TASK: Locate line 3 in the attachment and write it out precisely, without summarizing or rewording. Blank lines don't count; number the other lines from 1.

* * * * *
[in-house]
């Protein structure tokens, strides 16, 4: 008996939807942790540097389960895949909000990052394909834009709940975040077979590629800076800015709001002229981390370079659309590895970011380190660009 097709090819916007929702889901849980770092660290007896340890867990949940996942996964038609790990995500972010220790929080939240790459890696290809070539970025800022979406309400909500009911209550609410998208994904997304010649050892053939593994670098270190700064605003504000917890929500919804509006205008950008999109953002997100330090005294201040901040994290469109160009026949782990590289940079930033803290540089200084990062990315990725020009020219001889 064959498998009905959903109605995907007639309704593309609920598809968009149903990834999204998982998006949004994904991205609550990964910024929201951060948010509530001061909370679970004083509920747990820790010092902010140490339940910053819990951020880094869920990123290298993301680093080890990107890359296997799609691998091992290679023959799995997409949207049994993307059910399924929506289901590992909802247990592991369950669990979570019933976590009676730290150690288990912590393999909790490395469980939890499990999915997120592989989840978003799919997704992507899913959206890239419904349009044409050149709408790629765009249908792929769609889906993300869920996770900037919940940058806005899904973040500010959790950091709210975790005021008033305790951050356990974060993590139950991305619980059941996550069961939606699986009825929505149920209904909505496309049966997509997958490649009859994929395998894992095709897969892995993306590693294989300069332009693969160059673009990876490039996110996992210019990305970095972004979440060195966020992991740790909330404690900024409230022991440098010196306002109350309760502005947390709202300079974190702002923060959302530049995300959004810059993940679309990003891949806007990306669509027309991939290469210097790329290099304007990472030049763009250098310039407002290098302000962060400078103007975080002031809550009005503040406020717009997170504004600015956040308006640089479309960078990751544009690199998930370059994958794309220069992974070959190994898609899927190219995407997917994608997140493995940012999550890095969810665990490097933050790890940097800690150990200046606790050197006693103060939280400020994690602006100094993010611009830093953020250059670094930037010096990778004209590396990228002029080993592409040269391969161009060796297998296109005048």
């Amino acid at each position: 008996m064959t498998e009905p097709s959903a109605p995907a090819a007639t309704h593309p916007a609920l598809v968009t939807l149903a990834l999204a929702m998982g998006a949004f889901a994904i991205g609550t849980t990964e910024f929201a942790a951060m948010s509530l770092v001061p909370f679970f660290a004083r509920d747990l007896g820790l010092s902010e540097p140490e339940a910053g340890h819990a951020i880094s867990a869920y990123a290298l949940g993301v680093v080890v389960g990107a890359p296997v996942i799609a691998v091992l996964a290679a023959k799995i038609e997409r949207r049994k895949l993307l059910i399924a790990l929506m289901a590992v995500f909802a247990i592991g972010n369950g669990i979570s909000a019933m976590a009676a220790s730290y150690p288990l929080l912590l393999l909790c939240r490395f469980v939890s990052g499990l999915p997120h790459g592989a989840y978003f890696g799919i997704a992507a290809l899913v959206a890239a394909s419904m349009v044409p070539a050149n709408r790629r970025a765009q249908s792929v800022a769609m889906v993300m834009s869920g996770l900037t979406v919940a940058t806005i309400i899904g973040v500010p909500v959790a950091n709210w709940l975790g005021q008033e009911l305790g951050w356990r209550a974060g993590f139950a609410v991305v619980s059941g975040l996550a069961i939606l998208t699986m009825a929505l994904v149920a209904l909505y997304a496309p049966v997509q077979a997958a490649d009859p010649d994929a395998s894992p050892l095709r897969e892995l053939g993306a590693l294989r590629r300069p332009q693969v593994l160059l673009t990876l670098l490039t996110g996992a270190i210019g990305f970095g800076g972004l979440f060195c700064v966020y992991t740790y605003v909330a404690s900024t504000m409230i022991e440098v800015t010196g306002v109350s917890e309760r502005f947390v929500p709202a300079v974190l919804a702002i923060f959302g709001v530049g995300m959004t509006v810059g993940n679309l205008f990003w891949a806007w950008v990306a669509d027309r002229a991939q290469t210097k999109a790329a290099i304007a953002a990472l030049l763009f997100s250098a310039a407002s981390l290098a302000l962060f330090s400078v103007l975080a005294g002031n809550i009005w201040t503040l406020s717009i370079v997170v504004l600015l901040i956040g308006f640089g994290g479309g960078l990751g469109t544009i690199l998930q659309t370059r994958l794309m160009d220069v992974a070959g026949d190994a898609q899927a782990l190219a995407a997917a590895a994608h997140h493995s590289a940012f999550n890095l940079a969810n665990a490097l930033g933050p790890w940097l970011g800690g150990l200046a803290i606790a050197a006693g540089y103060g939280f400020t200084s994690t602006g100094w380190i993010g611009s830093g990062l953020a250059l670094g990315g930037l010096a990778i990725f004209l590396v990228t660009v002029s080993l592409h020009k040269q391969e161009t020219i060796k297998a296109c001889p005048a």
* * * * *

């Amino acid at each position: 008996m064959t498998e009905p097709s959903a109605p995907a090819a007639t309704h593309p916007a609920l598809v968009t939807l149903a990834l999204a929702m998982g998006a949004f889901a994904i991205g609550t849980t990964e910024f929201a942790a951060m948010s509530l770092v001061p909370f679970f660290a004083r509920d747990l007896g820790l010092s902010e540097p140490e339940a910053g340890h819990a951020i880094s867990a869920y990123a290298l949940g993301v680093v080890v389960g990107a890359p296997v996942i799609a691998v091992l996964a290679a023959k799995i038609e997409r949207r049994k895949l993307l059910i399924a790990l929506m289901a590992v995500f909802a247990i592991g972010n369950g669990i979570s909000a019933m976590a009676a220790s730290y150690p288990l929080l912590l393999l909790c939240r490395f469980v939890s990052g499990l999915p997120h790459g592989a989840y978003f890696g799919i997704a992507a290809l899913v959206a890239a394909s419904m349009v044409p070539a050149n709408r790629r970025a765009q249908s792929v800022a769609m889906v993300m834009s869920g996770l900037t979406v919940a940058t806005i309400i899904g973040v500010p909500v959790a950091n709210w709940l975790g005021q008033e009911l305790g951050w356990r209550a974060g993590f139950a609410v991305v619980s059941g975040l996550a069961i939606l998208t699986m009825a929505l994904v149920a209904l909505y997304a496309p049966v997509q077979a997958a490649d009859p010649d994929a395998s894992p050892l095709r897969e892995l053939g993306a590693l294989r590629r300069p332009q693969v593994l160059l673009t990876l670098l490039t996110g996992a270190i210019g990305f970095g800076g972004l979440f060195c700064v966020y992991t740790y605003v909330a404690s900024t504000m409230i022991e440098v800015t010196g306002v109350s917890e309760r502005f947390v929500p709202a300079v974190l919804a702002i923060f959302g709001v530049g995300m959004t509006v810059g993940n679309l205008f990003w891949a806007w950008v990306a669509d027309r002229a991939q290469t210097k999109a790329a290099i304007a953002a990472l030049l763009f997100s250098a310039a407002s981390l290098a302000l962060f330090s400078v103007l975080a005294g002031n809550i009005w201040t503040l406020s717009i370079v997170v504004l600015l901040i956040g308006f640089g994290g479309g960078l990751g469109t544009i690199l998930q659309t370059r994958l794309m160009d220069v992974a070959g026949d190994a898609q899927a782990l190219a995407a997917a590895a994608h997140h493995s590289a940012f999550n890095l940079a969810n665990a490097l930033g933050p790890w940097l970011g800690g150990l200046a803290i606790a050197a006693g540089y103060g939280f400020t200084s994690t602006g100094w380190i993010g611009s830093g990062l953020a250059l670094g990315g930037l010096a990778i990725f004209l590396v990228t660009v002029s080993l592409h020009k040269q391969e161009t020219i060796k297998a296109c001889p005048a």